Paul Nelson wrote to Allan Harvey:
>> I think you and I understand "evolution" differently.
In order to keep this from going in circles, maybe we need some new
Suppose a theistic scientist is investigating a specific problem --- an
unexpected deflection in an atomic beam, or the pathology and history of
a recent disease outbreak amongst humans, or the unusually high
concentration of a certain isotope in one rock strata in one location,
or a transient surge in 511 keV gamma rays coming from the direction of
the center of the galaxy, or the ways in which nerve cells develop in an
embryo, or the formation of an antibiotic-resistant strain of bacteria,
or the high incidence of bipolar disorder in a certain family. Suppose
this scientist hypothesizes that the most probable explanation for this
problem is one or more natural mechanisms (rather than a miracle), and
the most fruitful way to investigate it is to proceed under that
assumption. This scientist believes that "natural" events are in no way
independent of God, but are every bit as much under God's sovereignty
and providence as miracles. The scientist holds the hypothesis, that
the most likely explanation for this problem is in terms of natural
mechanisms, for a combination of empirical, theoretical, experiential,
philosophical, and theological reasons. The hypothesis is held
provisionally, with the belief that God can perform miracles, that God
might have performed a miracle in this case, and that the investigation
might eventually point in that direction. The scientist also knows that
the reasons for holding the "natural mechanisms" hypothesis in this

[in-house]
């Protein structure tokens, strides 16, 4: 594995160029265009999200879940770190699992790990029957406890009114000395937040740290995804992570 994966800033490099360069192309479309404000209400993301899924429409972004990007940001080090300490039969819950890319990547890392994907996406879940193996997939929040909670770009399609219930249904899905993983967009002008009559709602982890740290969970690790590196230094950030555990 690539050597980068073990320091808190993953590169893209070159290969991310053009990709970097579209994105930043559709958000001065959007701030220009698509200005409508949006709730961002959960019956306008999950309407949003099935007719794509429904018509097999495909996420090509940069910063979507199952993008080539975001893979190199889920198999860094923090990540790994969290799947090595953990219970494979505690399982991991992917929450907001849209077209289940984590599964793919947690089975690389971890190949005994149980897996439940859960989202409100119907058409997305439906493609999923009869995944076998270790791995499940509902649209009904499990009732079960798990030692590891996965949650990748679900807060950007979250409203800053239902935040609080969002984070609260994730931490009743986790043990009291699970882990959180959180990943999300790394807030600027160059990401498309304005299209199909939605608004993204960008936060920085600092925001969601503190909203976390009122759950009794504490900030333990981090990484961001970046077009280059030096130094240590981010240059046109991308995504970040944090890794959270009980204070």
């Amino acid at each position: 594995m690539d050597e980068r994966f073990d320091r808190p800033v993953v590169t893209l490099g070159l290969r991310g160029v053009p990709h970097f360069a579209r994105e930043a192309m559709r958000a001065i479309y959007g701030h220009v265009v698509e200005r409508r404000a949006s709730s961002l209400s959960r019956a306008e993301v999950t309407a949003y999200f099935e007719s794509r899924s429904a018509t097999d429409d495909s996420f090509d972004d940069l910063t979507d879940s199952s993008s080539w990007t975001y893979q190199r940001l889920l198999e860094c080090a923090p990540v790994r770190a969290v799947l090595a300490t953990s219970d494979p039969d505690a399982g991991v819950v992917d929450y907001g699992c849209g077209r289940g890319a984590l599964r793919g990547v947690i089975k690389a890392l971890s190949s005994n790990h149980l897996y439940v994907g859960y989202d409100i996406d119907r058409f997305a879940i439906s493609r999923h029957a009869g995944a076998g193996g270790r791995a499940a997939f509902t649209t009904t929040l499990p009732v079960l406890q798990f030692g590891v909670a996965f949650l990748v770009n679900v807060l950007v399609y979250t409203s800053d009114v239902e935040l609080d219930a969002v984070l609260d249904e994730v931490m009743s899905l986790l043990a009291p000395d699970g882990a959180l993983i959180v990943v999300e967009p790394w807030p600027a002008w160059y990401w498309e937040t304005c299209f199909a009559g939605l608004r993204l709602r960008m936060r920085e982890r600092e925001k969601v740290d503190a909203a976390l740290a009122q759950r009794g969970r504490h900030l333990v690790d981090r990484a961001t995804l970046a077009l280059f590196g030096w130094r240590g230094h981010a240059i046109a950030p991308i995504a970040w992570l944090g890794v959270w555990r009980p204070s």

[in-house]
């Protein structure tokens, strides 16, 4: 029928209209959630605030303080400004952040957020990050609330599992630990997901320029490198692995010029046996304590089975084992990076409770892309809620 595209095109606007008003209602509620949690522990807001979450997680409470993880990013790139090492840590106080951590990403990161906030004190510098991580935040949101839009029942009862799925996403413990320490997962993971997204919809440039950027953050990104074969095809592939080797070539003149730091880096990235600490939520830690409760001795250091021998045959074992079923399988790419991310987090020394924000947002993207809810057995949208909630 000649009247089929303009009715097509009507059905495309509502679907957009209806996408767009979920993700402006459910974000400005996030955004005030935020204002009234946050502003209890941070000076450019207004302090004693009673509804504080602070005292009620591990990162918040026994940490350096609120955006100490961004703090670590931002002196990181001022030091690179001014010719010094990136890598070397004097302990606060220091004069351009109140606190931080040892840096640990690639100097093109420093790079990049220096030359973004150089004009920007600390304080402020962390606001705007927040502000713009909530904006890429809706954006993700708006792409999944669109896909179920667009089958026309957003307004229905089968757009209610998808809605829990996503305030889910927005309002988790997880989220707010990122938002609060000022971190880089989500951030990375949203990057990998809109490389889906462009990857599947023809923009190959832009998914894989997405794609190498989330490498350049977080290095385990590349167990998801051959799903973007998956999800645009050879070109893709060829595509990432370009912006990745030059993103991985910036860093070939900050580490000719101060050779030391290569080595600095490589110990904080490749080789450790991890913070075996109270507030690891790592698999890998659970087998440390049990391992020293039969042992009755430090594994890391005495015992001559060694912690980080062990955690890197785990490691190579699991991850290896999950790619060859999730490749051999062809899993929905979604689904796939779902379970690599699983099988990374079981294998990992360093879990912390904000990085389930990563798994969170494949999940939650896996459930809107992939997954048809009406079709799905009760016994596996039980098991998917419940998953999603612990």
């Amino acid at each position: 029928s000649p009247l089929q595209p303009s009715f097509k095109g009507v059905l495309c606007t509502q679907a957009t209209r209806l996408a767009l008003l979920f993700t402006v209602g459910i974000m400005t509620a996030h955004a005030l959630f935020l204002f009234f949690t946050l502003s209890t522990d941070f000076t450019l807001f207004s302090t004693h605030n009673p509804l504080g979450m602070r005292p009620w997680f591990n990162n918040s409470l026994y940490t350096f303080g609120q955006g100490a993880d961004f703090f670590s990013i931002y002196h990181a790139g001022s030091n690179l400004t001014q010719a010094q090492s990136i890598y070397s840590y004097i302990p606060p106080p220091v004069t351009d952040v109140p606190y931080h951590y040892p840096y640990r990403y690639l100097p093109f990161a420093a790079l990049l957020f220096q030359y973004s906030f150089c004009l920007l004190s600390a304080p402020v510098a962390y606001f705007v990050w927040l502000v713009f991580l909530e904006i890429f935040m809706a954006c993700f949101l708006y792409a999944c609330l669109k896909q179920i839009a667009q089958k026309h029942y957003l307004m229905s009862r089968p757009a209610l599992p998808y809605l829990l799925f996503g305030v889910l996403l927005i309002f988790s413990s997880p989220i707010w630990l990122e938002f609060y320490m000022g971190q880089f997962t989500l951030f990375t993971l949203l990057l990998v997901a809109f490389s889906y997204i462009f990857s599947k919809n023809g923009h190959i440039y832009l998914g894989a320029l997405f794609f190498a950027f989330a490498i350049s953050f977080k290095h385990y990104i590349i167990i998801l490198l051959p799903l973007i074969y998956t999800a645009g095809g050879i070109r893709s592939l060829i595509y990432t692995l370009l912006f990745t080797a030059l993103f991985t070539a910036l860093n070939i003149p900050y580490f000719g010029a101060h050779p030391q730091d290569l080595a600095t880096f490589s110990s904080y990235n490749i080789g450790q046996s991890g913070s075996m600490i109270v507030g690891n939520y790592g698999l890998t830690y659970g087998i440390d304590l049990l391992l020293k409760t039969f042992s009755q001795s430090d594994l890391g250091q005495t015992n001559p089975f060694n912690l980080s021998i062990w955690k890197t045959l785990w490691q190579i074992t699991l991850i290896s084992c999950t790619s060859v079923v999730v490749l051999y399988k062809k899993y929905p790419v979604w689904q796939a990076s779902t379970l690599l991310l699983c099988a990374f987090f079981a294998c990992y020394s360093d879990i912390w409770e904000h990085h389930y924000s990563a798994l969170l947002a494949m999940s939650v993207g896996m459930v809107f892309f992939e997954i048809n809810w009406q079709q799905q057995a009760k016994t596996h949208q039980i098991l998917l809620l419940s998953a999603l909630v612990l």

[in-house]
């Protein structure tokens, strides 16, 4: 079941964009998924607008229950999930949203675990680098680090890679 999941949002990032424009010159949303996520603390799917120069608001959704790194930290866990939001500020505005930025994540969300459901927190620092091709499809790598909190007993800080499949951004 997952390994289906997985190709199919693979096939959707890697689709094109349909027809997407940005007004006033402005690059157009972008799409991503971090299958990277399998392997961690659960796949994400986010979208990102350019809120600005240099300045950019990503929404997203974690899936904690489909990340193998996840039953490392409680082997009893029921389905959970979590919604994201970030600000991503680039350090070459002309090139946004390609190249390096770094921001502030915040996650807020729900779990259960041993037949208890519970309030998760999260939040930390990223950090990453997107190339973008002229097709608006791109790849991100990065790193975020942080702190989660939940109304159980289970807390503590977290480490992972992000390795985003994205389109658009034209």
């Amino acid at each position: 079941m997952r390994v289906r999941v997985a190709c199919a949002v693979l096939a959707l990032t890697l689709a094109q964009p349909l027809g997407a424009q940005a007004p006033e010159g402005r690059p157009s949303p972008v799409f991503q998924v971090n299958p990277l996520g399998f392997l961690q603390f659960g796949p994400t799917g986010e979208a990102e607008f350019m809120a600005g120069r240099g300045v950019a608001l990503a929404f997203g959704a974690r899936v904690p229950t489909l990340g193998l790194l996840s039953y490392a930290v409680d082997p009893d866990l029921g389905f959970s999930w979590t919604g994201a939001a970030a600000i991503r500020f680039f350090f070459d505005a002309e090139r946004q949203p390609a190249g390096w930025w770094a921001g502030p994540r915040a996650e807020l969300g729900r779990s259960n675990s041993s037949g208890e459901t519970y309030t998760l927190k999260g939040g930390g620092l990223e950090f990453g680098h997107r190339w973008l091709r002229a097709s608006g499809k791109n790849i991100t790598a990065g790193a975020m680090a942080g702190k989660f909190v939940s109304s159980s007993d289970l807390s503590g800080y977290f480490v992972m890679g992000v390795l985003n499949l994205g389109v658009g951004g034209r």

particular case do not apply universally to all phenomena.
What name would you give to the methodology (and theological
perspective) described above? A number of Christian scientists and
philosophers of science use the term "methodological naturalism" for
what I just described. (That's not my favorite term, but it functions.
That is how the term has usually been used in this group.) Paul, since
you and others consistently use the term MN to mean something quite
different, something which seems to me to be synonymous with
philosophical Naturalism, perhaps you can offer a different term for what
I described above. In order to discuss it, we need a term for it.
Another term with multiple uses is "design." The modern ID movement
consistently uses the term "design" to designate things which are
mindfully intended, fulfill a function, *and* were assembled by an
intelligent agent acting upon component pieces. The third restriction
is an important one. If you want to keep that restriction, I would like
to know what term would you use to designate things which are mindfully
intended, fulfill a function, and self-organized over time out of
component pieces which were themselves designed to bring about this
self-organization. I would like to call such self-organized objects or
systems "designed," but they don't fit the definition of "design" the
way the ID movement is using the term. Should the definition of
"design" be expanded, or would you like to offer another term?
Looking forward to your return to the discussion.